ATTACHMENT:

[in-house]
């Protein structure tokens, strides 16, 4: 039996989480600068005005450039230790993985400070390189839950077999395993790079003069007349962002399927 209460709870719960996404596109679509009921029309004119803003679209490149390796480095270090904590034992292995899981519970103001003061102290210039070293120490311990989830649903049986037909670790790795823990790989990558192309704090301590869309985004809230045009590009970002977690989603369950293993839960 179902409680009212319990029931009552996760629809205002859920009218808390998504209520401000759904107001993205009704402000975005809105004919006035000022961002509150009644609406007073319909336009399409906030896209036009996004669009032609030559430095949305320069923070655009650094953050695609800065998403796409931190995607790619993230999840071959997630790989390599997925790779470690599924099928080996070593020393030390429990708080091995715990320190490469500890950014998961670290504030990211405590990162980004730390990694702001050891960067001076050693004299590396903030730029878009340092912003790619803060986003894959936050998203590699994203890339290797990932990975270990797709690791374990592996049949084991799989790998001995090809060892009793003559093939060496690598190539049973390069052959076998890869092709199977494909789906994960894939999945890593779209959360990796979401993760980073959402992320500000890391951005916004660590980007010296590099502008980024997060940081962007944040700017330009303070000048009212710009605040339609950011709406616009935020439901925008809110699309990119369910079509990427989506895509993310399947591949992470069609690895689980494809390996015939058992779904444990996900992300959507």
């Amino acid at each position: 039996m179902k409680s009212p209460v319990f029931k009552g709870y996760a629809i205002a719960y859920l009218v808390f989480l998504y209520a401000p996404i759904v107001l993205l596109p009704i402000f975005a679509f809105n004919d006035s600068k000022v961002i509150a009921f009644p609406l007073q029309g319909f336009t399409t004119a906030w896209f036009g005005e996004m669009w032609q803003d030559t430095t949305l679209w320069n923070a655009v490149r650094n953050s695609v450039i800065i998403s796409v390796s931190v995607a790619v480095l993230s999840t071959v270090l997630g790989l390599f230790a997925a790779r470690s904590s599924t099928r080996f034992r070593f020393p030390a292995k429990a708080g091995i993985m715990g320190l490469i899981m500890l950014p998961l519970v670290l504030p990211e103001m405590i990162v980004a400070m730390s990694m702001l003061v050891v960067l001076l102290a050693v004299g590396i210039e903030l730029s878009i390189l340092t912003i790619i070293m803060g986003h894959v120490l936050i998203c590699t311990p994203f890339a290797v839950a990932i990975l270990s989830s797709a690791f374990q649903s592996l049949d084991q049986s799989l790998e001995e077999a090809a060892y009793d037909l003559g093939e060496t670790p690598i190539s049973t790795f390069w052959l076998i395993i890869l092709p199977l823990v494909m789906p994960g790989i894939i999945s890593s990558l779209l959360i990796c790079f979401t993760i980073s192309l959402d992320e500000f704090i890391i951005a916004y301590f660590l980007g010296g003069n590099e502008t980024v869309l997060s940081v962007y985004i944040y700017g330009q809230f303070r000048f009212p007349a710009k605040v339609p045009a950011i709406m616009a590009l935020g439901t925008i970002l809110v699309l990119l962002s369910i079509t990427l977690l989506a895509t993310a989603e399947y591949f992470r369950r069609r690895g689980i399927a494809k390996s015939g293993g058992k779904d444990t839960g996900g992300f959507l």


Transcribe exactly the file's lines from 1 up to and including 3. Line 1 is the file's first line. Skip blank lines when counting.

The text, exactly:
[in-house]
């Protein structure tokens, strides 16, 4: 039996989480600068005005450039230790993985400070390189839950077999395993790079003069007349962002399927 209460709870719960996404596109679509009921029309004119803003679209490149390796480095270090904590034992292995899981519970103001003061102290210039070293120490311990989830649903049986037909670790790795823990790989990558192309704090301590869309985004809230045009590009970002977690989603369950293993839960 179902409680009212319990029931009552996760629809205002859920009218808390998504209520401000759904107001993205009704402000975005809105004919006035000022961002509150009644609406007073319909336009399409906030896209036009996004669009032609030559430095949305320069923070655009650094953050695609800065998403796409931190995607790619993230999840071959997630790989390599997925790779470690599924099928080996070593020393030390429990708080091995715990320190490469500890950014998961670290504030990211405590990162980004730390990694702001050891960067001076050693004299590396903030730029878009340092912003790619803060986003894959936050998203590699994203890339290797990932990975270990797709690791374990592996049949084991799989790998001995090809060892009793003559093939060496690598190539049973390069052959076998890869092709199977494909789906994960894939999945890593779209959360990796979401993760980073959402992320500000890391951005916004660590980007010296590099502008980024997060940081962007944040700017330009303070000048009212710009605040339609950011709406616009935020439901925008809110699309990119369910079509990427989506895509993310399947591949992470069609690895689980494809390996015939058992779904444990996900992300959507």
């Amino acid at each position: 039996m179902k409680s009212p209460v319990f029931k009552g709870y996760a629809i205002a719960y859920l009218v808390f989480l998504y209520a401000p996404i759904v107001l993205l596109p009704i402000f975005a679509f809105n004919d006035s600068k000022v961002i509150a009921f009644p609406l007073q029309g319909f336009t399409t004119a906030w896209f036009g005005e996004m669009w032609q803003d030559t430095t949305l679209w320069n923070a655009v490149r650094n953050s695609v450039i800065i998403s796409v390796s931190v995607a790619v480095l993230s999840t071959v270090l997630g790989l390599f230790a997925a790779r470690s904590s599924t099928r080996f034992r070593f020393p030390a292995k429990a708080g091995i993985m715990g320190l490469i899981m500890l950014p998961l519970v670290l504030p990211e103001m405590i990162v980004a400070m730390s990694m702001l003061v050891v960067l001076l102290a050693v004299g590396i210039e903030l730029s878009i390189l340092t912003i790619i070293m803060g986003h894959v120490l936050i998203c590699t311990p994203f890339a290797v839950a990932i990975l270990s989830s797709a690791f374990q649903s592996l049949d084991q049986s799989l790998e001995e077999a090809a060892y009793d037909l003559g093939e060496t670790p690598i190539s049973t790795f390069w052959l076998i395993i890869l092709p199977l823990v494909m789906p994960g790989i894939i999945s890593s990558l779209l959360i990796c790079f979401t993760i980073s192309l959402d992320e500000f704090i890391i951005a916004y301590f660590l980007g010296g003069n590099e502008t980024v869309l997060s940081v962007y985004i944040y700017g330009q809230f303070r000048f009212p007349a710009k605040v339609p045009a950011i709406m616009a590009l935020g439901t925008i970002l809110v699309l990119l962002s369910i079509t990427l977690l989506a895509t993310a989603e399947y591949f992470r369950r069609r690895g689980i399927a494809k390996s015939g293993g058992k779904d444990t839960g996900g992300f959507l």